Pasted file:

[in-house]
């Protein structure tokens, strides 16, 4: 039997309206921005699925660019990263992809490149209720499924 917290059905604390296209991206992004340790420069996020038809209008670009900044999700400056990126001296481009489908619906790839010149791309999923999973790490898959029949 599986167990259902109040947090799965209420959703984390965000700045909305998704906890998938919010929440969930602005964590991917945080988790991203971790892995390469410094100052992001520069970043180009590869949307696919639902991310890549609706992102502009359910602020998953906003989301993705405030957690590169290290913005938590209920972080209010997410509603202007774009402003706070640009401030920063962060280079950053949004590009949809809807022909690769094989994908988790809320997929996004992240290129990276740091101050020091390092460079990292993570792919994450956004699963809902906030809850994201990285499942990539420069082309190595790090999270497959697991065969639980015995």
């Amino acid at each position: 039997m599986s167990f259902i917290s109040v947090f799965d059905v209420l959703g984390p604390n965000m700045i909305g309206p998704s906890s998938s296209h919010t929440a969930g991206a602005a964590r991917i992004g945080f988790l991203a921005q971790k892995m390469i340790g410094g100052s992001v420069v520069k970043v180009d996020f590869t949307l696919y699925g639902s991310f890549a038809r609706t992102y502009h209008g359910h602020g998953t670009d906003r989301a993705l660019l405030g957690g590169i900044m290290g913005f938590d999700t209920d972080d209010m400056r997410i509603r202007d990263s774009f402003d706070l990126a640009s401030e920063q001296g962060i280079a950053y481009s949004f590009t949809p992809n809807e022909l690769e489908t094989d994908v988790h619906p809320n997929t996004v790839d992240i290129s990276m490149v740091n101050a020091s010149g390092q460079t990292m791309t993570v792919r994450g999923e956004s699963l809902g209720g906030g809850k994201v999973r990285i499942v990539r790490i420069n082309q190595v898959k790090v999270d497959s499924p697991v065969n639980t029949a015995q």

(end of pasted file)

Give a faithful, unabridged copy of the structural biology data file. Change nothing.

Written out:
[in-house]
């Protein structure tokens, strides 16, 4: 039997309206921005699925660019990263992809490149209720499924 917290059905604390296209991206992004340790420069996020038809209008670009900044999700400056990126001296481009489908619906790839010149791309999923999973790490898959029949 599986167990259902109040947090799965209420959703984390965000700045909305998704906890998938919010929440969930602005964590991917945080988790991203971790892995390469410094100052992001520069970043180009590869949307696919639902991310890549609706992102502009359910602020998953906003989301993705405030957690590169290290913005938590209920972080209010997410509603202007774009402003706070640009401030920063962060280079950053949004590009949809809807022909690769094989994908988790809320997929996004992240290129990276740091101050020091390092460079990292993570792919994450956004699963809902906030809850994201990285499942990539420069082309190595790090999270497959697991065969639980015995």
């Amino acid at each position: 039997m599986s167990f259902i917290s109040v947090f799965d059905v209420l959703g984390p604390n965000m700045i909305g309206p998704s906890s998938s296209h919010t929440a969930g991206a602005a964590r991917i992004g945080f988790l991203a921005q971790k892995m390469i340790g410094g100052s992001v420069v520069k970043v180009d996020f590869t949307l696919y699925g639902s991310f890549a038809r609706t992102y502009h209008g359910h602020g998953t670009d906003r989301a993705l660019l405030g957690g590169i900044m290290g913005f938590d999700t209920d972080d209010m400056r997410i509603r202007d990263s774009f402003d706070l990126a640009s401030e920063q001296g962060i280079a950053y481009s949004f590009t949809p992809n809807e022909l690769e489908t094989d994908v988790h619906p809320n997929t996004v790839d992240i290129s990276m490149v740091n101050a020091s010149g390092q460079t990292m791309t993570v792919r994450g999923e956004s699963l809902g209720g906030g809850k994201v999973r990285i499942v990539r790490i420069n082309q190595v898959k790090v999270d497959s499924p697991v065969n639980t029949a015995q």